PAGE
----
The reason for this trip is that I need a couple of reading lamps: I've been doing a lot more reading words-on-paper in the evenings lately, and my current reading lamp is making me crazy. But I'll spare you that discursion and get to the actual point of mentioning it, which is to say the stuff I'm getting won't take up much space, so there will be plenty of room for your stuff on the trip back. (I will need to bring my wheelchair, though: I'm not yet up for the several blocks of walking an Ikea trip entails. But that should easily leave at least three-fourths of my car's volume available.)

So anyway, anyone interested should please let me know, either by email to my MIT address, or you can comment here. My schedule is pretty flexible, so if you have time/date constraints, try me.

xela: Photo of me (me)

When I was reading LJ this morning, I saw a reply from a friend to a comment I'd left in their journal. And for reasons having pretty much nothing to do with my friend or anything they said, I found myself staring at the screen with my jaw on the floor, going wha?

Backing up a little: This is a pretty innocuous conversation, but locked, so I'm not going to say anything that could identify the other person. So for the sake of filing off the serial numbers, I want to be able to talk abstractly about the taxonomy of knowledge: Foo and Bar are high level divisions of knowledge — broad scientific fields that you'd expect even a small liberal arts school to offer a major in. My friend works in Foo. (Hmm. A name sure would be handy.... Sound effect of rummaging through a closet....[1]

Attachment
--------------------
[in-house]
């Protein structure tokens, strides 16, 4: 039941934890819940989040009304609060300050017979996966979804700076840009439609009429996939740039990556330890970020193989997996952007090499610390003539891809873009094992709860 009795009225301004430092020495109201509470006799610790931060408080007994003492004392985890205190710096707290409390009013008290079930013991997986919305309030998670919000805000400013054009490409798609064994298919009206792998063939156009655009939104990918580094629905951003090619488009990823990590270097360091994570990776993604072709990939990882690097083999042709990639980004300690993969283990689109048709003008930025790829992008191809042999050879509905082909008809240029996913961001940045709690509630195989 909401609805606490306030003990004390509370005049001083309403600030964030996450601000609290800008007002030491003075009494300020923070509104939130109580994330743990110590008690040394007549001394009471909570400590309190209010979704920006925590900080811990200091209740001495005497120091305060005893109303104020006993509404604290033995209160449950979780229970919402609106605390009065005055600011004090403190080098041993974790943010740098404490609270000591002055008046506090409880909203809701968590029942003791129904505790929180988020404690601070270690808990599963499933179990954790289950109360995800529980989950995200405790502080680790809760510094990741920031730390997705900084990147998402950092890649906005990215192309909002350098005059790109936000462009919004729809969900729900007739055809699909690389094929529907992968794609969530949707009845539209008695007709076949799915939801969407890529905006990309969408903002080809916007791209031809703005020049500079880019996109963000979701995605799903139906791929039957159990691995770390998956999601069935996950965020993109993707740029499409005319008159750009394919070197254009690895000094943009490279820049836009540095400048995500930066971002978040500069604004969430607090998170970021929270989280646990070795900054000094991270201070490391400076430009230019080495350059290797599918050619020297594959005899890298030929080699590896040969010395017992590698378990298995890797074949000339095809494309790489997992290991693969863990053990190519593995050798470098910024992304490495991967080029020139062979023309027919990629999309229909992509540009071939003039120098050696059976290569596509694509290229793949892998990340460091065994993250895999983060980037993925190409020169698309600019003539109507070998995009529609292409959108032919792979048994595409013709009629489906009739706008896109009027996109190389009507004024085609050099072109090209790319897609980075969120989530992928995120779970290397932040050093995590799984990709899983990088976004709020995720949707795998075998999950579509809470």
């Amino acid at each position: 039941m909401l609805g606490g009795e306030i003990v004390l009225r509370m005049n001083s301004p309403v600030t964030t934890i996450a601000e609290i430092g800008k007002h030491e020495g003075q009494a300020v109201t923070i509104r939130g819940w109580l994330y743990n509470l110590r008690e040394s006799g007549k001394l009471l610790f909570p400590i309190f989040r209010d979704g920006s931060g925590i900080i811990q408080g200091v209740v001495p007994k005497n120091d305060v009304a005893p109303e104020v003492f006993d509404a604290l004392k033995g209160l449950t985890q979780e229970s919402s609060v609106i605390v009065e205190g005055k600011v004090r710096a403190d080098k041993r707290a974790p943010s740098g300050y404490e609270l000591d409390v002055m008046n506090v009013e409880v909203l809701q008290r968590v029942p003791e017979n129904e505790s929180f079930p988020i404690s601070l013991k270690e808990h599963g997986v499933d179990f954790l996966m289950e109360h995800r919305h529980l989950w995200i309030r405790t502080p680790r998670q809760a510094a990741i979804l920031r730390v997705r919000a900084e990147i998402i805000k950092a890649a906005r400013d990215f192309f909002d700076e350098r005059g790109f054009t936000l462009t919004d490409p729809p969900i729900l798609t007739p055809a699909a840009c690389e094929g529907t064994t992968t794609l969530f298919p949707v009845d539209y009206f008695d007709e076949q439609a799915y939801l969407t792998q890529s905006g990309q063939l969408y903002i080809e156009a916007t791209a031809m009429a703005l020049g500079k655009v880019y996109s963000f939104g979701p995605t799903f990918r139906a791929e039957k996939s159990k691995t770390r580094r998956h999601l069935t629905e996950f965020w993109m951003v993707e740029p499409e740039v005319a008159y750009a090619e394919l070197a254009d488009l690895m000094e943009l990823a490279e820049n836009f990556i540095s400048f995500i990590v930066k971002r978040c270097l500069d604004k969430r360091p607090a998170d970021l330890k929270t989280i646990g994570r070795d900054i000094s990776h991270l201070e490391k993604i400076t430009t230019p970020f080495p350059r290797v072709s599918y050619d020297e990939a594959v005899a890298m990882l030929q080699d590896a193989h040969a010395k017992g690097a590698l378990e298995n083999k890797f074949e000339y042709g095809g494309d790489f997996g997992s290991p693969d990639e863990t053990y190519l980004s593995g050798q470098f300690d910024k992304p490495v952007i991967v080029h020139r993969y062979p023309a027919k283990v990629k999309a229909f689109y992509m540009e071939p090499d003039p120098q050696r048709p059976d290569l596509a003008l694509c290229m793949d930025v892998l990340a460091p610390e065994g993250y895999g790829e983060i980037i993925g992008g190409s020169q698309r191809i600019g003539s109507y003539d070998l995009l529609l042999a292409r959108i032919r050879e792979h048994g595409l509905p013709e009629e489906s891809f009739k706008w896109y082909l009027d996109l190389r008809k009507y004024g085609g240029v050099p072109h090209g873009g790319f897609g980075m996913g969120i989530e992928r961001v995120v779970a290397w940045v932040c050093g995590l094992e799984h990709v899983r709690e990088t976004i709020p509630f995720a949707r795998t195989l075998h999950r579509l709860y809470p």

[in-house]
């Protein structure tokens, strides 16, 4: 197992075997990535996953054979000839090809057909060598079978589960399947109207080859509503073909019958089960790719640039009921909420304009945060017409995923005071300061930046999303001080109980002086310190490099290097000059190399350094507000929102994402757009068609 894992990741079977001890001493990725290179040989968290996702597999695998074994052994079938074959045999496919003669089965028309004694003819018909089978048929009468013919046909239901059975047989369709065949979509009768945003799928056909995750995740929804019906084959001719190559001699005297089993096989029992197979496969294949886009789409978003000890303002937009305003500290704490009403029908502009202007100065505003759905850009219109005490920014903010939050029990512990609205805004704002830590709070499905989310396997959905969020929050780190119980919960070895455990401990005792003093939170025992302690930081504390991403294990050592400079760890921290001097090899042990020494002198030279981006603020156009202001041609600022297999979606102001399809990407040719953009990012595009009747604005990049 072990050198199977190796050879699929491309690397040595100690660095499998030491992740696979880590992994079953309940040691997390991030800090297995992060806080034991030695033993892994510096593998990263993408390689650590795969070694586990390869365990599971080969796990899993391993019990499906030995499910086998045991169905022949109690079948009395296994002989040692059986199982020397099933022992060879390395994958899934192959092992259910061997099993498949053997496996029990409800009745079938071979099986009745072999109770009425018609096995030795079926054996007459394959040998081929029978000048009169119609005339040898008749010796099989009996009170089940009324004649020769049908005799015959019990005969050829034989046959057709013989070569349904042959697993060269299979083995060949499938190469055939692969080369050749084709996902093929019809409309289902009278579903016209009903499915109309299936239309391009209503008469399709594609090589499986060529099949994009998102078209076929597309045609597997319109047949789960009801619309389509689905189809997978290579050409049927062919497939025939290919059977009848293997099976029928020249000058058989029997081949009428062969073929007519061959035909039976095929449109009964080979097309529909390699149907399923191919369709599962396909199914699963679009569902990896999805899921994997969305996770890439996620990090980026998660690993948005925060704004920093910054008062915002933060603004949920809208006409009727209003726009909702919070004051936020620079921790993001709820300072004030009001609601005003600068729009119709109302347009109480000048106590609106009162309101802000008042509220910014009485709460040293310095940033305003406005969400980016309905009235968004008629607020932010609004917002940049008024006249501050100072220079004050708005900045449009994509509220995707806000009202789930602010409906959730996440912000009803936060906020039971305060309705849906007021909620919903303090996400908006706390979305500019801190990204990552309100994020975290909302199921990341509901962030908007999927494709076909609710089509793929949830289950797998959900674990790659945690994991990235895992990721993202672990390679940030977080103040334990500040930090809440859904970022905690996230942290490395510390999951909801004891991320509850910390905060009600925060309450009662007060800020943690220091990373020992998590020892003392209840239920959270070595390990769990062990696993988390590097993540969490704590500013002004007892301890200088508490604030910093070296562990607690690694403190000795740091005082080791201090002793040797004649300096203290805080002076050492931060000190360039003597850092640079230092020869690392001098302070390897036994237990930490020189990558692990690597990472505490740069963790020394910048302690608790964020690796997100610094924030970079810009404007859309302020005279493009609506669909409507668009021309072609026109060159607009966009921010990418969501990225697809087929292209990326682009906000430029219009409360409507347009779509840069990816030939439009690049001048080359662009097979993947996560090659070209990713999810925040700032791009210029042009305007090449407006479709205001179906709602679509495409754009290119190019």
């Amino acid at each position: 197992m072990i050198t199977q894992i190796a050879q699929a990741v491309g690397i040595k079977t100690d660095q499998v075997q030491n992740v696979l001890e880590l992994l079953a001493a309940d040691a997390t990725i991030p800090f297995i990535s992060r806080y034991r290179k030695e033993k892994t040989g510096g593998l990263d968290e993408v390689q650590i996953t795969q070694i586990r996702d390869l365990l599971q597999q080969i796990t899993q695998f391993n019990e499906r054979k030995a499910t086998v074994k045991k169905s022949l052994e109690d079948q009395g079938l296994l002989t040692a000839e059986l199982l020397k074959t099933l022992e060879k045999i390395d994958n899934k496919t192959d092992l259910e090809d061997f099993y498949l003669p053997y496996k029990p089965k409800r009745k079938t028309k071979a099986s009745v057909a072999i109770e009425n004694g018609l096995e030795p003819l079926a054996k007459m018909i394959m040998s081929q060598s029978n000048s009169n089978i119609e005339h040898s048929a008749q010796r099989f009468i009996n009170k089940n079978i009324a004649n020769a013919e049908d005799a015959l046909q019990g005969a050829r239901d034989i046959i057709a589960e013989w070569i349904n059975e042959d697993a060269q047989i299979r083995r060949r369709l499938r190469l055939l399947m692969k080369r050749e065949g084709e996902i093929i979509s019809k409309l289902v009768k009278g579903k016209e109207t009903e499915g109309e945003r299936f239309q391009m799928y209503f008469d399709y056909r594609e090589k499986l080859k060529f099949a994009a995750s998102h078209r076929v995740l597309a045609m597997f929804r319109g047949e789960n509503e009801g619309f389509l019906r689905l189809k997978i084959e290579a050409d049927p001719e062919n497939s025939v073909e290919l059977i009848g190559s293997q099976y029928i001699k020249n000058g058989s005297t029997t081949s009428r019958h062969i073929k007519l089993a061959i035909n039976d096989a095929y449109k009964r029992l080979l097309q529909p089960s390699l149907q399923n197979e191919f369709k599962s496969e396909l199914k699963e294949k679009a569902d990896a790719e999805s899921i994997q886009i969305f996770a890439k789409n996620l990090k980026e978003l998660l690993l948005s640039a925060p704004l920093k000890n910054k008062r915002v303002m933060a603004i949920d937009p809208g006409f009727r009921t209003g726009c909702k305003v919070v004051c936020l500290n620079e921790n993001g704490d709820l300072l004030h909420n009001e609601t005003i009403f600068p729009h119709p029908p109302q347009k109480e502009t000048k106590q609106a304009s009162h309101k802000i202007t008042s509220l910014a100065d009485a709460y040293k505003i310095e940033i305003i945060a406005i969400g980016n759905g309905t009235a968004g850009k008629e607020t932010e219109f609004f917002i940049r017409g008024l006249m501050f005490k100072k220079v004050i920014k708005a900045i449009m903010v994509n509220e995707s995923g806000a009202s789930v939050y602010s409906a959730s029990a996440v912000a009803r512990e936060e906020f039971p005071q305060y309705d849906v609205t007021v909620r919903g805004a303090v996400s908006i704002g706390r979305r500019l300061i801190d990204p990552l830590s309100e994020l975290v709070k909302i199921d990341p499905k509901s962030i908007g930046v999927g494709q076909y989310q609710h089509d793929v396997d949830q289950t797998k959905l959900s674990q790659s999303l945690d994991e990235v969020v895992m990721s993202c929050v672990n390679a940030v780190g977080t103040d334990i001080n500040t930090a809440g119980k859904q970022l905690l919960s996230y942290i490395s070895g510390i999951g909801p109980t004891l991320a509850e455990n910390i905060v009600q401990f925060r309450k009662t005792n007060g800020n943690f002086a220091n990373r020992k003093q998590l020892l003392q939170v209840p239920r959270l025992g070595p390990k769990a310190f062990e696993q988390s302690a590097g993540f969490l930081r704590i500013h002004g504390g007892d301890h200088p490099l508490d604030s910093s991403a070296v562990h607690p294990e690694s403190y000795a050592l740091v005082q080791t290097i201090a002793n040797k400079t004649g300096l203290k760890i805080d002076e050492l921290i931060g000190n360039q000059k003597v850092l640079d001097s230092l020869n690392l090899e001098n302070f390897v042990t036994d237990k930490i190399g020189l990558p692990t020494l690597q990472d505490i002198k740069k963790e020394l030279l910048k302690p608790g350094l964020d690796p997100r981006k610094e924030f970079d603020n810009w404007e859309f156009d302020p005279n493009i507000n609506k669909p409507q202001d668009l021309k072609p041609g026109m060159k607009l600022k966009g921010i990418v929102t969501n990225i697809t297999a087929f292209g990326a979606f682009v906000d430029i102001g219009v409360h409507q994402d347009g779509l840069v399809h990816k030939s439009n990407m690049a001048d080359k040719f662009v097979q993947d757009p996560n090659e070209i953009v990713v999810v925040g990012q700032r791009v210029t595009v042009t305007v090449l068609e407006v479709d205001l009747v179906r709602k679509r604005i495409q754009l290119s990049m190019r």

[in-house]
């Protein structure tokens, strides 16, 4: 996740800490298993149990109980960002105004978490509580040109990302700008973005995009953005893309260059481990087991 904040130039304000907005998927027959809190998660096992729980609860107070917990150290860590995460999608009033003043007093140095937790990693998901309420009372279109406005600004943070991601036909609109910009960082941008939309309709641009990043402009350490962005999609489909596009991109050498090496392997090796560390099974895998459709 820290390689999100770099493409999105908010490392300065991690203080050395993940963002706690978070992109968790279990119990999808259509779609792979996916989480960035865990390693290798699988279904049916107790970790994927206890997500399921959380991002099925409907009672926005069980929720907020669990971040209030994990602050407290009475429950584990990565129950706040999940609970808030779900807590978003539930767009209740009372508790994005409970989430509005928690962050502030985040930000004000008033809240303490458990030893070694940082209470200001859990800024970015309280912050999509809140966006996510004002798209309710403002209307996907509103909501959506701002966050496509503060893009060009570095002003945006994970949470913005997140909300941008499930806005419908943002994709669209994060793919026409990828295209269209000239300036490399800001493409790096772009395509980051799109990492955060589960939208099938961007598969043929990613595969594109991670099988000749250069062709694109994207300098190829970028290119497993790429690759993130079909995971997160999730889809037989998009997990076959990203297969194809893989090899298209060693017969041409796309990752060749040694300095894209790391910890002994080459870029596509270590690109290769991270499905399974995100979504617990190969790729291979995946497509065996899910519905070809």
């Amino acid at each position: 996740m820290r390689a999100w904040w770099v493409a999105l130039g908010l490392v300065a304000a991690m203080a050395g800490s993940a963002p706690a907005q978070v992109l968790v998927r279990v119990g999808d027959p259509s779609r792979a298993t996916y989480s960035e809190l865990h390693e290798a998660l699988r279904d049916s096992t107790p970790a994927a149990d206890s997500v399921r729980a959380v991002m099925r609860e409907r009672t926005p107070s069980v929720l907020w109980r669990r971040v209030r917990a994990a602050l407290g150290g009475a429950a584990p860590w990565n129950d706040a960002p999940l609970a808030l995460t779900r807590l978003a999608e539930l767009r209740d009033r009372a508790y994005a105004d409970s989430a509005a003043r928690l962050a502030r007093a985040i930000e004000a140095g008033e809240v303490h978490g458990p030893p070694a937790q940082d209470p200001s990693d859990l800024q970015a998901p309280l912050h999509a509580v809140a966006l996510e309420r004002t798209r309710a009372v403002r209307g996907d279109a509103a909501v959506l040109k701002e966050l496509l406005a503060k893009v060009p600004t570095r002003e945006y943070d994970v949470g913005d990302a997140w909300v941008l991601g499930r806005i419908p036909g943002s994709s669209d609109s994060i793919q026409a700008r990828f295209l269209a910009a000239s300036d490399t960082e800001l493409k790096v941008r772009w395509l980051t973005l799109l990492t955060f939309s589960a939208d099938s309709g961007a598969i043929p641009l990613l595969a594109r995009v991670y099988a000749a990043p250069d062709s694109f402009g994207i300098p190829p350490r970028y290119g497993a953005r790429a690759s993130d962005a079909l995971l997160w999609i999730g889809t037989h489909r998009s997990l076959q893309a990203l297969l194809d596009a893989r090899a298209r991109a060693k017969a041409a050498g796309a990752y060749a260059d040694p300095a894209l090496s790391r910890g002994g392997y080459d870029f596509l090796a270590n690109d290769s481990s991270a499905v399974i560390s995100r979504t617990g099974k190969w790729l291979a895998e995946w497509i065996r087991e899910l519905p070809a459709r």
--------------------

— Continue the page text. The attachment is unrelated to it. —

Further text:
Darian, like many of you, has a PhD and works in a STEM field. As with most of us, this means they sometimes find themselves using tools borrowed from a neighboring field. Darian recently wrote about an ongoing project that has involved stretching their skills with one such tool — a software tool that I have glancing familiarity with, but of a genre I'm very familiar with. This particular tool was developed mainly by and for specialists in Baz, which is a subfield of Bar. My reply to Darian's post was basically a paragraph of knowing commentary on learning new tools of that sort. Darian's reply to me mentioned in passing that they hadn't studied Bar formally since high school.

And that's when it got weird: Somewhere in my head, marked fact with the same sort of casual certainty as, say, Avenue of the Americas is really 6th Avenue or Laura speaks German, was the belief — until this morning I'd have said the fact — that Darian's undergraduate major was Bar.

Like everyone else, my brain is littered with non-facts that I believe. I try to fix those when they're brought to my attention. And part of the process of fixing them generally involves asking myself How did I come to believe this wrong thing? Generally I'm able to come up with a plausible explanation of how I came to be misinformed. (Not necessarily the explanation, but one that makes sense. Man is the rationalizing animal and all that.)

But in this case that doesn't obtain, and I knew that as soon as I saw Darian's sentence. There's no plausible way for me to have acquired this fact other than for Darian to have said at some point I majored in Bar in college. And no plausible reason for Darian to have lied to me about this fact. Which means that the random firing of my neurons has conspired to plant in my brain a falsehood, dressed as a fact. Not an especially important falsehood. Nor, when I thought it was a fact, would I have thought it an especially important fact. What's flummoxing me — what flummoxed me from the moment I read Darian's reply this morning — is that this is my brain revealing itself to be an unreliable witness in a way I had never encountered before. A way that feels vary unsettling.


1  For some reason I've long since forgotten, I have a text file with the thousand most popular baby names in each the 13 decades from 1880. From there, it was just a matter of import random....